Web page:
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Provider Fraud

This archive displays posts tagged as relevant to fraud by healthcare providers. You may also be interested in our pages:

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April 20, 2021

In order to resolve a whistleblower suit alleging violations of the False Claims Act, Massachusetts Eye and Ear and its related entities have agreed to pay over $2.6 million.  Over an eight-year period ending in 2020, Massachusetts Eye and Ear allegedly made a habit of submitting false claims to Medicare and Medicaid for office visits that were not reimbursable under program rules.  Altogether, the government programs were defrauded of over a million dollars.  As a reward for blowing the whistle, the unnamed relator will receive a 15% share of the settlement proceeds.  USAO MA

April 19, 2021

Maryland physician Njideka Udochi of Millennium Family Practice will pay $660,000 to resolve allegations that she submitted false claims for auricular stimulation, or "P-Stim," devices.  Udochi billed Medicare using a billing code covering the surgical implantation of a type of neurostimulator, but P-Stim devices are not surgically implanted, and are not approved for reimbursement from Medicare.  USAO MD

March 23, 2021

The former owner of Shape of Behavior (TSOB), a Texas-based therapy service provider for children with autism, has agreed to pay $2.7 million to resolve allegations that nine of the provider’s locations submitted improper claims to TRICARE.  The misconduct was uncovered by TRICARE’s managed care support contractor, Humana Military Program Integrity, and involved claims that could not be substantiated by medical records, claims involving excessive hours by individual providers, and misrepresentations of the identities of actual rendering providers.  USAO SDTX

Disturbing New Evidence Suggests Fraud Underlies Five-Star Ratings for Some Nursing Homes

Posted  03/19/21
By Jessica T. Moore
Nurse helping elder man walking in rehab facility
Twelve years after the implementation of the nursing-home star-ratings system, a disturbing New York Times exposé and a lawsuit by California against Brookdale Senior Living reveals how the ratings are manipulated to the detriment of families in their time of crisis.  The NYT’s investigation and California’s allegations in combination paint the troubling picture of profits tied to higher star ratings, and...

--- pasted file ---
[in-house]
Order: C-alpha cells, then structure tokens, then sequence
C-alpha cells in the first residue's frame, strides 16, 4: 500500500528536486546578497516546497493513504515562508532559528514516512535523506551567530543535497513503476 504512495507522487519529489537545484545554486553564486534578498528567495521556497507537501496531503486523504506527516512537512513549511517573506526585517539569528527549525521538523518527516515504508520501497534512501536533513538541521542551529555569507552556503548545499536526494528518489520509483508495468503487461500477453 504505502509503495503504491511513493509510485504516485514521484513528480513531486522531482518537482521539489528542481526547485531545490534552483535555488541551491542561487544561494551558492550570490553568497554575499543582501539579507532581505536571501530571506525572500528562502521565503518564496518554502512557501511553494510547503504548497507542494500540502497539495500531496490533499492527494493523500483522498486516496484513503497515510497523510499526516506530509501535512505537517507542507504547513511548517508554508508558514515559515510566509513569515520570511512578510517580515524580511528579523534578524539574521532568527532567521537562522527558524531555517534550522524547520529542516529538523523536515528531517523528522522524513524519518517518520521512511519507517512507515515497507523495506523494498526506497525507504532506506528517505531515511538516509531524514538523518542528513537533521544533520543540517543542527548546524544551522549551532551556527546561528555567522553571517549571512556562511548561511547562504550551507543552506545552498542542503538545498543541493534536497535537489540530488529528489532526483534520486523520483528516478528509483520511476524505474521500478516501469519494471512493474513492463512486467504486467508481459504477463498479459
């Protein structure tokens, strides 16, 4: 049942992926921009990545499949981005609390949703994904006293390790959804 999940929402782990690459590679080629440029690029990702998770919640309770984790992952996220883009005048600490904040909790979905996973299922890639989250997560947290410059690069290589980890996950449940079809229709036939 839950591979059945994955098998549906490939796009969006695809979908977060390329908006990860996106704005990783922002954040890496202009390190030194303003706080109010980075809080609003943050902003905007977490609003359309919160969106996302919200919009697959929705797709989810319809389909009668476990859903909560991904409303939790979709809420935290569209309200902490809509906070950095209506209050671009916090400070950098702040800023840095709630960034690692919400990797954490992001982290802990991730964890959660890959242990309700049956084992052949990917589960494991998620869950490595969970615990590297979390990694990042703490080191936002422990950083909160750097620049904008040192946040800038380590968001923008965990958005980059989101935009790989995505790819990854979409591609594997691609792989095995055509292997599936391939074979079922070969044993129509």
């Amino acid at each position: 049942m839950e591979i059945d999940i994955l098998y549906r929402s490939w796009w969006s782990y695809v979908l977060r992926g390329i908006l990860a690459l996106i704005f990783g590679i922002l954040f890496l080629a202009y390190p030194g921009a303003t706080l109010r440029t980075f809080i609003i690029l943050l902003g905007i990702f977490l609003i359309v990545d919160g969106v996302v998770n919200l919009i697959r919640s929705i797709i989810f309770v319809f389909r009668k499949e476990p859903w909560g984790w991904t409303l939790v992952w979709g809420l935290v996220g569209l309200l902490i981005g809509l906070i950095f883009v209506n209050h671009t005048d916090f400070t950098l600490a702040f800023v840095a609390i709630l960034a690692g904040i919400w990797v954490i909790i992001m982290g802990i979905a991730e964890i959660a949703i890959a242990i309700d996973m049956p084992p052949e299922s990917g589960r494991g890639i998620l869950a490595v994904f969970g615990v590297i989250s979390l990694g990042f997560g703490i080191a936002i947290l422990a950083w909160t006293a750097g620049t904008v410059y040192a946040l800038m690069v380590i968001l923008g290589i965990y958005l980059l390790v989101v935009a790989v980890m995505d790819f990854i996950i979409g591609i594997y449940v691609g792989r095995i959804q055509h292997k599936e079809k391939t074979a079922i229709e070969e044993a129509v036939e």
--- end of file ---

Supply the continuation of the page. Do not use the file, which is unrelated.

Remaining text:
March 18, 2021

A Michigan-based cardiologist, Dinesh Shah, and his practice, Michigan Physicians Group, P.C. (MPG), have agreed to pay $2 million to resolve allegations of defrauding Medicare, Medicaid, and TRICARE by submitting claims for medically unnecessary diagnostic testing, in violation of the False Claims Act.  In separate qui tam suits filed by former employees Arlene Klinke and Khrystyna Mala, the whistleblowers alleged that between 2006 and 2017, Shah and MPG billed government healthcare programs for Ankle Brachial Index tests, Toe Brachial Index tests, and Nuclear Stress Tests that were ordered and provided without regard to necessity.  USAO EDMI

March 8, 2021

Vascular surgeon Feng Qin and his medical practice Qin Medical P.C. will pay $800,000 to resolve civil claims and criminal charges that Qin performed procedures on end-stage renal disease patients that were not medically reasonable and necessary, and fraudulently billed Medicare.  Qin performed vascular access procedures on patients on a routine scheduled basis, without documenting the required clinical findings.  The government’s investigation was initiated by the filing of a qui tam complaint by Mark Favors.   USAO SDNY